The Ecology of Innovation: Part 1 – Ideas

Innovation Ecology

Innovation Ecology

There is a tendency when looking at innovation to focus on the end result of a process of creation rather than as one node in a larger body of activity, yet expanding our frame of reference to see these connections innovation starts to look look much more like an ecosystem than a simple outcome. This first in a series examines innovation ecology from the place of ideas.

Ideas are the kindling that fuels innovation. Without good ideas, bold ideas, and ideas that have the potential to move our thinking, actions and products further we are left with the status quo: what is, rather than what might be.

What is often missed in the discussion of ideas is the backstory and connections between thoughts that lead to the ideas that may eventually lead to something that becomes an innovation*. This inattention to (or unawareness of) this back story might contribute to reasons why many think they are uncreative or believe they have low innovation potential. Drawing greater attention to these connections and framing that as part of an ecosystem has the potential to not only free people from the tyrrany of having to create the best ideas, but also exposes the wealth of knowledge generated in pursuit of those ideas.

Drawing Connections

Connections  is the title of a book by science historian James Burke that draws on his successful British science documentary series that first aired in the 1970’s and was later recreated in the mid 1990’s. The premise of the book and series is to show how ideas link to one another and build on one another to yield the scientific insights that we see. By viewing ideas in a collective realm, we see how they can and do connect, weaving together a tapestry of knowledge that is far more than the sum of the parts within it.

Too often we see the celebration of innovation as focused on the parts – the products. This is the iPhone, the One World Futbol, the waterless toilet, the intermittent windshield wiper or a process like the Lean system for quality improvement or the use of checklists in medical care. These are the ideas that survive.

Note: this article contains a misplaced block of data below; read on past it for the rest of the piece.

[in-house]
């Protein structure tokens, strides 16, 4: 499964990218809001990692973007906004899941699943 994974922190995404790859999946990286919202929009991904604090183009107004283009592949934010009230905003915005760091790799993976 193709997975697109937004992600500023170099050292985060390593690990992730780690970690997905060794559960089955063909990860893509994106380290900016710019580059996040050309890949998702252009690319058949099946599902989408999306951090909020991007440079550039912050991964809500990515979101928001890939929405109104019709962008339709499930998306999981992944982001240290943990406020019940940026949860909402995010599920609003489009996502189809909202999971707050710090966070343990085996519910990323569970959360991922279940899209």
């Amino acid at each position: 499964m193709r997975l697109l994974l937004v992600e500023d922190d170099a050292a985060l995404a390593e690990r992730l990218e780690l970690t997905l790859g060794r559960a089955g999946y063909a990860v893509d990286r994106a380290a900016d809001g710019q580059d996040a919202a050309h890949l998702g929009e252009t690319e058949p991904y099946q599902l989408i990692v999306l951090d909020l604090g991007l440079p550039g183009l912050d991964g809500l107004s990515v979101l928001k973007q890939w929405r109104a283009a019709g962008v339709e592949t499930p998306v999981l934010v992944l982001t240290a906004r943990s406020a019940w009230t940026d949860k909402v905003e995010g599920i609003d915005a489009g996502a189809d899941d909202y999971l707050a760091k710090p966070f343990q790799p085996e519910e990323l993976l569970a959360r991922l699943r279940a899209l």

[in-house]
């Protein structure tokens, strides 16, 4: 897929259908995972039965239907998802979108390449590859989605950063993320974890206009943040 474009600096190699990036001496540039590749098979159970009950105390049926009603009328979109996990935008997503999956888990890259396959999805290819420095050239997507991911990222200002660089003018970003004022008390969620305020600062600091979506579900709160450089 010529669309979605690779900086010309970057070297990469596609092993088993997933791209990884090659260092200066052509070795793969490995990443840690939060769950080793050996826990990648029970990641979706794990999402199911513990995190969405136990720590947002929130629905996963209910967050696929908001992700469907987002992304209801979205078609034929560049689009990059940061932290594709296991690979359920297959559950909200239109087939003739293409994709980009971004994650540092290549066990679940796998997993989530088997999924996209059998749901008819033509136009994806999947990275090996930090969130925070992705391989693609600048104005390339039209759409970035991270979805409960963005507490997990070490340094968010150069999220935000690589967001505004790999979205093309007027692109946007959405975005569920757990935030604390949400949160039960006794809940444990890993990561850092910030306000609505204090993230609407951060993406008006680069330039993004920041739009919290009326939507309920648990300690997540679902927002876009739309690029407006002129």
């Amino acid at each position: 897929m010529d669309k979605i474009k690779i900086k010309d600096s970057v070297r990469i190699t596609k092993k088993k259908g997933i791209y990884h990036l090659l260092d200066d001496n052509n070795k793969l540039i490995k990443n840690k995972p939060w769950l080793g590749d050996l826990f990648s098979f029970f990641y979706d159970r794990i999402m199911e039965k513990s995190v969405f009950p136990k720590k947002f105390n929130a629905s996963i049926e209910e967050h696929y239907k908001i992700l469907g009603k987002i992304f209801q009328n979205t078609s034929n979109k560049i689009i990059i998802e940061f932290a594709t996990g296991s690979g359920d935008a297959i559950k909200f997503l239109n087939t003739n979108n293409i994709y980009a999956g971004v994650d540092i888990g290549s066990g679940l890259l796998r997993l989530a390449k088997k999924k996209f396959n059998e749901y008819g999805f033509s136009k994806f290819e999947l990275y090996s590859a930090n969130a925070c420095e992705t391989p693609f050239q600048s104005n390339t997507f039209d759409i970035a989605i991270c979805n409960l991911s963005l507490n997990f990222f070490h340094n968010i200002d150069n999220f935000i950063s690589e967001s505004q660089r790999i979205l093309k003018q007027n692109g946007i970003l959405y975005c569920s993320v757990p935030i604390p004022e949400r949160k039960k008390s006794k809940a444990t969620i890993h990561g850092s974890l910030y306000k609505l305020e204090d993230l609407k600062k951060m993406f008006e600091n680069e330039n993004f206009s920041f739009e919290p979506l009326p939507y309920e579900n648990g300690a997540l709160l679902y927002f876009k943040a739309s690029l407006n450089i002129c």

The challenge with this perspective on ideas is that it appears to be all-or-nothing: either the idea is good and works or it is not and doesn’t work.

This latter means of thinking imposes judgement on the end result, yet is strangely at odds with innovation itself. It is akin to judging flour, salt, sugar or butter to be bad because a baker’s cake didn’t turn out. Ideas are the building blocks – the DNA if you will — of innovations. But, like DNA (and RNA), it is only in their ability to connect, form and multiply that we really see innovation yield true benefit at a system level. Just like the bakers’ ingredient list, ideas can serve different purposes to different effects in different contexts and the key is knowing (or uncovering) what that looks like and learning what effect it has.

From ideas to ecologies

An alternative to the idea-as-product perspective is to view it as part of a wider system. This takes James Burke’s connections to a new level and actually views ideas as part of a symbiont, interactive, dynamic set of relations. Just like the above example of DNA, there is a lot of perceived ‘junk’ in the collection that may have no obvious benefit, yet by its existence enables the non-junk to reveal and produce its value.

This biological analogy can extend further to the realm of systems. The term ecosystem embodies this thinking:

ecosystem |ˈekōˌsistəm, ˈēkō-| {noun}

Ecology

a biological community of interacting organisms and their physical environment.